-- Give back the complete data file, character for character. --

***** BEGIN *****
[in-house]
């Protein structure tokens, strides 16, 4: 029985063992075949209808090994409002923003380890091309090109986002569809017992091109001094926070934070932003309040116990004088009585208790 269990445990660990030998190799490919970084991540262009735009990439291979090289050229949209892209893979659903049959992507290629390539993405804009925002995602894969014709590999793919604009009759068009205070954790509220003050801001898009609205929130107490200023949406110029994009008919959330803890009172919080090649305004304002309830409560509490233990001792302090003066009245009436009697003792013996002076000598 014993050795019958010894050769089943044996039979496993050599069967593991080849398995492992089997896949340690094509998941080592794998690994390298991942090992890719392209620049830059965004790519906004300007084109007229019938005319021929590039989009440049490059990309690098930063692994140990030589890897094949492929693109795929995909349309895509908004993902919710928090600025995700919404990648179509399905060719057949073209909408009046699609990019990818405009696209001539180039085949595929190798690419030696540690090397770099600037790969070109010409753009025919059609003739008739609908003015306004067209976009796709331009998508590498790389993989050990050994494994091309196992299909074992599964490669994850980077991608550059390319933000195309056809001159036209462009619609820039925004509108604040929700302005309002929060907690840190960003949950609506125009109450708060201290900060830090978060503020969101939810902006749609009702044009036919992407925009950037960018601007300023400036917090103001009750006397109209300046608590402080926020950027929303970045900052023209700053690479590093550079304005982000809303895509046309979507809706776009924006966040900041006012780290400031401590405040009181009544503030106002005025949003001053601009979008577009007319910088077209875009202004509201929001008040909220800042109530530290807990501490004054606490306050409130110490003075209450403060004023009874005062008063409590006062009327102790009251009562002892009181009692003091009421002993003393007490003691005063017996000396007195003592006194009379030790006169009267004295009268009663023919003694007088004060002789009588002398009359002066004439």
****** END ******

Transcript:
[in-house]
């Protein structure tokens, strides 16, 4: 029985063992075949209808090994409002923003380890091309090109986002569809017992091109001094926070934070932003309040116990004088009585208790 269990445990660990030998190799490919970084991540262009735009990439291979090289050229949209892209893979659903049959992507290629390539993405804009925002995602894969014709590999793919604009009759068009205070954790509220003050801001898009609205929130107490200023949406110029994009008919959330803890009172919080090649305004304002309830409560509490233990001792302090003066009245009436009697003792013996002076000598 014993050795019958010894050769089943044996039979496993050599069967593991080849398995492992089997896949340690094509998941080592794998690994390298991942090992890719392209620049830059965004790519906004300007084109007229019938005319021929590039989009440049490059990309690098930063692994140990030589890897094949492929693109795929995909349309895509908004993902919710928090600025995700919404990648179509399905060719057949073209909408009046699609990019990818405009696209001539180039085949595929190798690419030696540690090397770099600037790969070109010409753009025919059609003739008739609908003015306004067209976009796709331009998508590498790389993989050990050994494994091309196992299909074992599964490669994850980077991608550059390319933000195309056809001159036209462009619609820039925004509108604040929700302005309002929060907690840190960003949950609506125009109450708060201290900060830090978060503020969101939810902006749609009702044009036919992407925009950037960018601007300023400036917090103001009750006397109209300046608590402080926020950027929303970045900052023209700053690479590093550079304005982000809303895509046309979507809706776009924006966040900041006012780290400031401590405040009181009544503030106002005025949003001053601009979008577009007319910088077209875009202004509201929001008040909220800042109530530290807990501490004054606490306050409130110490003075209450403060004023009874005062008063409590006062009327102790009251009562002892009181009692003091009421002993003393007490003691005063017996000396007195003592006194009379030790006169009267004295009268009663023919003694007088004060002789009588002398009359002066004439």